THE CITY REBORN FROM THE ASHES OF AMERICA'S MOST DISASTROUS FOREST FIRE
Tales from the old-timer
Kids Lives in Depression Days of the 1930s
Kids were familiar with depression talk among their parents in the Depression days of the 1930s. We couldnt do anything about it, but our elders kept costs down as much as possible. Most of us boys wore knickers, not long pants, as knickers could cope with growing boys and they could last a boy 2 or 3 years. At the East Side Elementary School the plump kids bought half pints of milk at noon but us skinny kids never even asked our parents for the milk money.
We knew better than to ask for money. Any spare or odd pennies went for jelly beans at Ellison & Holm Store at the corner of Pine Street and Beebe Avenue in Peshtigo. Youd better get your jellybeans quick, because if a lady came through the door with a long grocery list, the lady got waited on first by the jolly clerk, and you could keep on looking at the jellybeans all you wanted to, even if the school bell rang the lady got all the clerks attention, and kids were last served.
I liked, but never spoke to the pretty girls in 1st and 2nd grade, as I knew I was the homely new kid with red hair, freckles, and a lopsided head.
One girl I wont name whose family could ill afford to buy her a coat, and she wore a threadbare and faded one, had her coat thrown down the hole in the boys outhouse by the reigning schoolyard bully, she went coatless all through the winter, thanks to the bully.
There were teeter-totters in the small playground and the bully liked to entice, then you would take a seat and then he would jump off his end, causing you to come down with a bang that really hurt.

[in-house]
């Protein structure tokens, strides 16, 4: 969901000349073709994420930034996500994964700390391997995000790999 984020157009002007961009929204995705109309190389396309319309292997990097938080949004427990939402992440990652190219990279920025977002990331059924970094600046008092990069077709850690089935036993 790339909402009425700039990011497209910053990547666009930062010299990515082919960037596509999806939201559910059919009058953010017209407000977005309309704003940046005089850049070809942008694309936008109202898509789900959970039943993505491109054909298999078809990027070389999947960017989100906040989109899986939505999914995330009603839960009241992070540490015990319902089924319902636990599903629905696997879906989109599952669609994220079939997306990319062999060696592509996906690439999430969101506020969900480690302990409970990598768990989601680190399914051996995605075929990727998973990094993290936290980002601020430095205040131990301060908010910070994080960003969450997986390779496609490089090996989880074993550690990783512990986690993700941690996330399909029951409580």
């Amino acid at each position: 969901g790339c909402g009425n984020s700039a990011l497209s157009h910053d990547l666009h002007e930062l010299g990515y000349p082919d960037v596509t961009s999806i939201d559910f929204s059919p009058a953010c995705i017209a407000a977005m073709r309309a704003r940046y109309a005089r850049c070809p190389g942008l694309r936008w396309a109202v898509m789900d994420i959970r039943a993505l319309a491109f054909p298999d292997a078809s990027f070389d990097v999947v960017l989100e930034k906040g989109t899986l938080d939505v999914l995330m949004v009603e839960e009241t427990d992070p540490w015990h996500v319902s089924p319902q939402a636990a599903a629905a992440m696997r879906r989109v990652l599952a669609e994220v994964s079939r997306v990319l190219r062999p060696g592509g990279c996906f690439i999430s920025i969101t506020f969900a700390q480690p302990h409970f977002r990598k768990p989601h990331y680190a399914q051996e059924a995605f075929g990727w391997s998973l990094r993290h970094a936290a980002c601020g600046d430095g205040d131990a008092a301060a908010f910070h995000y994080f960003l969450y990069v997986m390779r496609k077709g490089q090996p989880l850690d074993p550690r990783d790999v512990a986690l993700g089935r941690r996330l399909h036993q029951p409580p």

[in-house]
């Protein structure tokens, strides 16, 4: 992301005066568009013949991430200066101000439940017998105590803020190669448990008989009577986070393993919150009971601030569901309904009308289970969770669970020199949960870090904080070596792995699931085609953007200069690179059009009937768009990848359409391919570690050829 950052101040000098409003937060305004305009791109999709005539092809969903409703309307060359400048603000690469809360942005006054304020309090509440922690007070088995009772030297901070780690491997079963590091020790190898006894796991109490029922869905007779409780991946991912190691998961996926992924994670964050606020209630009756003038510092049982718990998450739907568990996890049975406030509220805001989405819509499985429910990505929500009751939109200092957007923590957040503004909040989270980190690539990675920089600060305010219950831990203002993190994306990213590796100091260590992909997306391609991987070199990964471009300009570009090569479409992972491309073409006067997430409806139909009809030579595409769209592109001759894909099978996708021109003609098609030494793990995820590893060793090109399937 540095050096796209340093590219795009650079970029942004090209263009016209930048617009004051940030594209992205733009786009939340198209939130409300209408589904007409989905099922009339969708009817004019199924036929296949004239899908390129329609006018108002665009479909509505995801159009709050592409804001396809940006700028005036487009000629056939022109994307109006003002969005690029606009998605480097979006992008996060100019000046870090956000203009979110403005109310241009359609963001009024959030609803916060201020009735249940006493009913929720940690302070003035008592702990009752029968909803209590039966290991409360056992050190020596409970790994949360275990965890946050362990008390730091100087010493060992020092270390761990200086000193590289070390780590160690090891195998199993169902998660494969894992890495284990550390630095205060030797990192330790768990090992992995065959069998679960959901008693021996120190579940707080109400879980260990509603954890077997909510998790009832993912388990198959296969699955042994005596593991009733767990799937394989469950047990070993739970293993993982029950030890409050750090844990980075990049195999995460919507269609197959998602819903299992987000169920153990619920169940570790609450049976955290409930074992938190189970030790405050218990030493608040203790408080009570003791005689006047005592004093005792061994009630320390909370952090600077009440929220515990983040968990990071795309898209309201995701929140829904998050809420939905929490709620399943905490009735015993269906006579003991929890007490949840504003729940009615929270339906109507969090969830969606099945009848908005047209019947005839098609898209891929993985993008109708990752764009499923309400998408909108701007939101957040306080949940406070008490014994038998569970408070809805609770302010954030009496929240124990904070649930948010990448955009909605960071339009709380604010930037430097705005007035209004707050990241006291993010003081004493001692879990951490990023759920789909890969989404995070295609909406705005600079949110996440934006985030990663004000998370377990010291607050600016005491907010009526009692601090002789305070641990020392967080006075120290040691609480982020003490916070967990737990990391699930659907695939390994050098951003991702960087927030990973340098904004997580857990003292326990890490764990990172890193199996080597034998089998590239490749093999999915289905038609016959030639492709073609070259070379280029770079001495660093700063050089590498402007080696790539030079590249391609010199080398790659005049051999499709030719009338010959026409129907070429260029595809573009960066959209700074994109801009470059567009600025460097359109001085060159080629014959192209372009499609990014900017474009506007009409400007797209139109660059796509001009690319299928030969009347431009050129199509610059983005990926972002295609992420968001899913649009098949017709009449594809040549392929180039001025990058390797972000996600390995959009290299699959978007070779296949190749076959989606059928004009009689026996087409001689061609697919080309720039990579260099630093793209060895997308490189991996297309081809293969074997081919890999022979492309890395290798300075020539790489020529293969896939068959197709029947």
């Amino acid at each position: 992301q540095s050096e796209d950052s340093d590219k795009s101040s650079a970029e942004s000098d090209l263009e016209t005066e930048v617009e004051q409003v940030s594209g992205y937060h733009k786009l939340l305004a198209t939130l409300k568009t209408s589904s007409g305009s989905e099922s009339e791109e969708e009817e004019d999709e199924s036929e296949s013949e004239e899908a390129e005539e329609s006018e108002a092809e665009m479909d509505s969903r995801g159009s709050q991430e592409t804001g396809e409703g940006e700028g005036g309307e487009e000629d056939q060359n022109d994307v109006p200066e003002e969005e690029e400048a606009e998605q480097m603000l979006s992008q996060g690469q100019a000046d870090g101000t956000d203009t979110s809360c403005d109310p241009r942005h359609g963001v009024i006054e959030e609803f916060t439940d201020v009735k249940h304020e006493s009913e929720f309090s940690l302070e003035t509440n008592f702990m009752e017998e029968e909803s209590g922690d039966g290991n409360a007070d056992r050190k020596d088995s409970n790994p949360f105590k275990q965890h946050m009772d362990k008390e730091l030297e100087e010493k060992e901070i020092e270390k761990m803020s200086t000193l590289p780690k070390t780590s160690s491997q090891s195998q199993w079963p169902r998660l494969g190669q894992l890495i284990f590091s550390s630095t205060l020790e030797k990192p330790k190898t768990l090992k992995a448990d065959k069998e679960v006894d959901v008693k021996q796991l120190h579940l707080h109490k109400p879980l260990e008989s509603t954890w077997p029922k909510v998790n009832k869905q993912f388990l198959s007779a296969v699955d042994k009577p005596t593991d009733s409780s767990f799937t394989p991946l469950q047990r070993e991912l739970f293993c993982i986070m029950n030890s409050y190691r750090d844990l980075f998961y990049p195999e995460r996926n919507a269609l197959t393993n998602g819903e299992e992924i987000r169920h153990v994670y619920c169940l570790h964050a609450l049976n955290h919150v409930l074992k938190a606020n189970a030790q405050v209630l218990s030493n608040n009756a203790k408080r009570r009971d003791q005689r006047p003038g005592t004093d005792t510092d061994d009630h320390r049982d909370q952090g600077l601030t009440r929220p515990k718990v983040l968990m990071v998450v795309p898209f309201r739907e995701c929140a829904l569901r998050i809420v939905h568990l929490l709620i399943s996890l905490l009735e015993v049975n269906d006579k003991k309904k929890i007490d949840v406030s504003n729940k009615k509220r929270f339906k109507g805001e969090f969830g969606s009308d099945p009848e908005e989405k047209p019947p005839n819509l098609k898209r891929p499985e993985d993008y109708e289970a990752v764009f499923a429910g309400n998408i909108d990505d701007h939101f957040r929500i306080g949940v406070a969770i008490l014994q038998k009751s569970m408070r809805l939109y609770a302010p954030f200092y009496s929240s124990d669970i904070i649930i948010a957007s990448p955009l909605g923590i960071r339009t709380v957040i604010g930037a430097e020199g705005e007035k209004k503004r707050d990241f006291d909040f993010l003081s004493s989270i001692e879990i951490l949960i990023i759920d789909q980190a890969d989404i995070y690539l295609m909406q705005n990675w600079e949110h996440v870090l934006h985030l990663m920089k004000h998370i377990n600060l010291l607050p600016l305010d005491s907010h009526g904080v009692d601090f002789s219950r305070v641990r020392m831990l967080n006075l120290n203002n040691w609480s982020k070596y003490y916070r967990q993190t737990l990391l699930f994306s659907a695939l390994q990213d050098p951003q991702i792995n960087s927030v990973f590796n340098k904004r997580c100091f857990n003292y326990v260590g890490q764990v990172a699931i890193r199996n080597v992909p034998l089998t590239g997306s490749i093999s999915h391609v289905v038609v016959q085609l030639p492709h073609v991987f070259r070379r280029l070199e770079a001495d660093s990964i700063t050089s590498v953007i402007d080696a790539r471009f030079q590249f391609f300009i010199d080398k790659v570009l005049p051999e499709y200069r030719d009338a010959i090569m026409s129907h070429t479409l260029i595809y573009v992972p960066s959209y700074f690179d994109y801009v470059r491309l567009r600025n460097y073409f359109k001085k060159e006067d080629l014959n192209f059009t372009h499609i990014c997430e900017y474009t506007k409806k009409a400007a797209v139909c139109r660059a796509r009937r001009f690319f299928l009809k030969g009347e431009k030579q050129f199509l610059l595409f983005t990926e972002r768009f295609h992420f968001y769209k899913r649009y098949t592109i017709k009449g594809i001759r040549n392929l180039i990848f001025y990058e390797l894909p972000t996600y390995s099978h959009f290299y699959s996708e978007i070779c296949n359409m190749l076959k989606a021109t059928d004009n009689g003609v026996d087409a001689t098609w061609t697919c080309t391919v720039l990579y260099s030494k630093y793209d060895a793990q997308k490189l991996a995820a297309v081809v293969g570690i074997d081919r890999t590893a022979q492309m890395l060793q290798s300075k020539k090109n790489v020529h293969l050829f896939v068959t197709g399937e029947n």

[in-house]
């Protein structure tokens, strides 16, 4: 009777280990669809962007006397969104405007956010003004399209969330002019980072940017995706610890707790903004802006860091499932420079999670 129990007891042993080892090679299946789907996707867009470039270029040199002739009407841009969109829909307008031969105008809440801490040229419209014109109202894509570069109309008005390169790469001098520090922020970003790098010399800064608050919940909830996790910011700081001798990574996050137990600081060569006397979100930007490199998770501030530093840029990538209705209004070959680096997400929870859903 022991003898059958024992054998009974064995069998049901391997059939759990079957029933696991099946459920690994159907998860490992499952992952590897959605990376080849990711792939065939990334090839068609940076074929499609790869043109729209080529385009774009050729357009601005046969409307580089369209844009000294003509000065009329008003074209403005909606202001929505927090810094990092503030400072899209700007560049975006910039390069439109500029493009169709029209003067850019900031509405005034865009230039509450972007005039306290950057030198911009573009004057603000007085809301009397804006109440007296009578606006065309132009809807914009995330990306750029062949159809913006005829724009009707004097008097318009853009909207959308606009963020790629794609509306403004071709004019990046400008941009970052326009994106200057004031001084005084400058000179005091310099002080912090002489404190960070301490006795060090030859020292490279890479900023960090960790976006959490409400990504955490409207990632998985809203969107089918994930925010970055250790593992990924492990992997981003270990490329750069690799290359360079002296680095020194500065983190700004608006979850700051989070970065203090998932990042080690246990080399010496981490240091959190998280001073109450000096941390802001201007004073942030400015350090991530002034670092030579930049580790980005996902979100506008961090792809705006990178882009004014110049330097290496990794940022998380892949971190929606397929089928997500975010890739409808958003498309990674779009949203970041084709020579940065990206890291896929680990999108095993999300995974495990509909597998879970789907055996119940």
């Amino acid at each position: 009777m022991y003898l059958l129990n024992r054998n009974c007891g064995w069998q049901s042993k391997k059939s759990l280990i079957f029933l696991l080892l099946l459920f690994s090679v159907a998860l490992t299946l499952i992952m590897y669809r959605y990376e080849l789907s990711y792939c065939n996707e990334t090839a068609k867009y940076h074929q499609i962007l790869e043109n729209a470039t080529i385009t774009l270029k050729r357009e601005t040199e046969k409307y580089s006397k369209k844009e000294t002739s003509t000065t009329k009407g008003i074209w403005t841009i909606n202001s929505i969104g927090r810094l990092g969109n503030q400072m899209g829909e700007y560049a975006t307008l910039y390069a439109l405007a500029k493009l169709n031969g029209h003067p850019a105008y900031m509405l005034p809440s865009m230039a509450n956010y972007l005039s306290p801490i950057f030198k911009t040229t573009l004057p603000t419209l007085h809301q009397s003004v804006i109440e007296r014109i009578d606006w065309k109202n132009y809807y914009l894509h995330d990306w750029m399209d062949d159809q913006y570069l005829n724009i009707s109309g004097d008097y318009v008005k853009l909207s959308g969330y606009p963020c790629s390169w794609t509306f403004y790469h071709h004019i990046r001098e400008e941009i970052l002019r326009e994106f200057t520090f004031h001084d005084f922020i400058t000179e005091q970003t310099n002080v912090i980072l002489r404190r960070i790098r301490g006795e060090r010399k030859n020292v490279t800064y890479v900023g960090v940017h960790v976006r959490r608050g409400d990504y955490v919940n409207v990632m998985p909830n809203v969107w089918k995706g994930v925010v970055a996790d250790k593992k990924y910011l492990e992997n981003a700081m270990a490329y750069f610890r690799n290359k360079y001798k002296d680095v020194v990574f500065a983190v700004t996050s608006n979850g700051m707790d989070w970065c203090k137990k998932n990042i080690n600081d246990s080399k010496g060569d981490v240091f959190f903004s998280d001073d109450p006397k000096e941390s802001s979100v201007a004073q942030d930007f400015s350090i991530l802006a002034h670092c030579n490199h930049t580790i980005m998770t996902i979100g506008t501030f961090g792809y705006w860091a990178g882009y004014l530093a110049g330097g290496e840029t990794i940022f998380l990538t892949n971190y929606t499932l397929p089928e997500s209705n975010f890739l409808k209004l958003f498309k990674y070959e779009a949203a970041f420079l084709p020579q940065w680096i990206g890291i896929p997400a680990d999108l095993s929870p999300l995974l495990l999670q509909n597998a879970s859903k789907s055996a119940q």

The nearby pulp mill log piles were off limits, and the girls from the East Side Safety Club would tell if one of the boys went over there. The Club was organized by 3rd Grade Teacher Clara Anderson, and members would squeal on violations. Bullying was not a squealable offense so victims never complained. A Miss Moran had the combined 1st and 2nd grades, about 40 kids in all, and she was kept busy and fit athletically by chasing wrongdoers up and down the aisles and whacking them with a sturdy ruler. I finally got the ruler for talking to my deskmate (double decker desks) Teddy Kozuszek. He kept Miss Moran chasing him up and down the aisles to whack him. He tried to outrun her but lost every time.
Fourth grade on the west side across the street from the Zion Lutheran Church was a welcome change as all of us boys fell in love with the new 4th grade teacher, Mae Murphy, a real sweetheart but also a strict disciplinarian. We walked over the paper mill railroad bridge to get to the west side grade school. We naturally outranked all the 1st, 2nd and 3rd graders there. Snort Dupuis and Cubby Couvillion were tearing around a corner of the school from opposite sides, and Cub got some teeth knocked out. He had to wait several years for transplants to fill the gaps, as the Depression made repairs costly.
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